the government gave support to Americans in the war, the
more the opposition grew”(Hershberger, 32). In the
later stages of the Vietnam War, campus politics figured
very prevelently in American politics because of the
exploitation of the student-protests by the president in
order to destroy the antiwar movement (People’s, 1).
With the growing disenchantment with what they were being
fed by the government, the people needed somewhere to turn.
Somewhere where they could find fuel for their objections,
a source to inform them of what was really going on.
Throughout the whole conflict the media was finding
itself more and more of a figurehead with the additional
ways of reporting that had surfaced. Television for one,
had opened up whole new channels for broadcasting
information. Actually being able to see what was going on
gave people more than just hearsay as to what they knew was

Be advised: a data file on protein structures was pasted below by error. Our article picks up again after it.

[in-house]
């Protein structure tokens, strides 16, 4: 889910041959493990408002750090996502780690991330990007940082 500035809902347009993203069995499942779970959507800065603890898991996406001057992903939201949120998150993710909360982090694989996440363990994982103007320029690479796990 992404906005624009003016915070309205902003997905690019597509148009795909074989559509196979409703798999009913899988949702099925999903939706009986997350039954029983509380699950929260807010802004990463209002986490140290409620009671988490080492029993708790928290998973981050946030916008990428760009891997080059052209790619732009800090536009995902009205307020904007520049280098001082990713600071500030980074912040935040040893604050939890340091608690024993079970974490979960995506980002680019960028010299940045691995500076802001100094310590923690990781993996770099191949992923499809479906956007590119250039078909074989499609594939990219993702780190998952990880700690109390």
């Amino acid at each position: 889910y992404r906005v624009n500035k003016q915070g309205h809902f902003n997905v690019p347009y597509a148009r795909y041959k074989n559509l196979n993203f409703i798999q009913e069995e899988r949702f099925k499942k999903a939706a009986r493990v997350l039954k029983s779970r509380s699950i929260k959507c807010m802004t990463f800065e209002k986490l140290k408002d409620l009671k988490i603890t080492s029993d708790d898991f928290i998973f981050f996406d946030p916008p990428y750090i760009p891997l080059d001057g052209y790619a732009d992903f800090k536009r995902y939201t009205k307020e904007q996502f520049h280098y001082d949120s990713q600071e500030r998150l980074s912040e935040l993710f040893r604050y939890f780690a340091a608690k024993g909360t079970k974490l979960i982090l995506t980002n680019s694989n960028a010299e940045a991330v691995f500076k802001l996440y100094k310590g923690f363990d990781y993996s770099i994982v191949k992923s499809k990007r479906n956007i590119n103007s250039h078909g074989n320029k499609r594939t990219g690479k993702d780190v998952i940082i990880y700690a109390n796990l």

really happening (Herring, 11). This medium erased alot of
the previous glorification of war, by showing the gory
truths right out front. “What alienated the American public
was not only the news converage, but the casualties as well”
(Gioglio, 45). Unfortunately, television also served as
another medium for propoganda as was shown by the
characterization of the protesters as “dirty-mouthed hippies
taunting the brave, clean-cut American soldiers who
confronted the unruly demonstrators” (Heirser, 80). “Even
despite growing opposition to the Vietnam War, American
involvenment continued to deepen. By the end of 1967, nearly
half a million American soldiers were serving in
News reporting was becoming less of its former
puppetry by censors and the government, and more of a
challenge to get the real information through. No longer
did yellow journelism prevail, but a new wave of ambitious
reporters tried to sneak the stories past enemy lines. “For
the first time in modern history, the outcome of a war was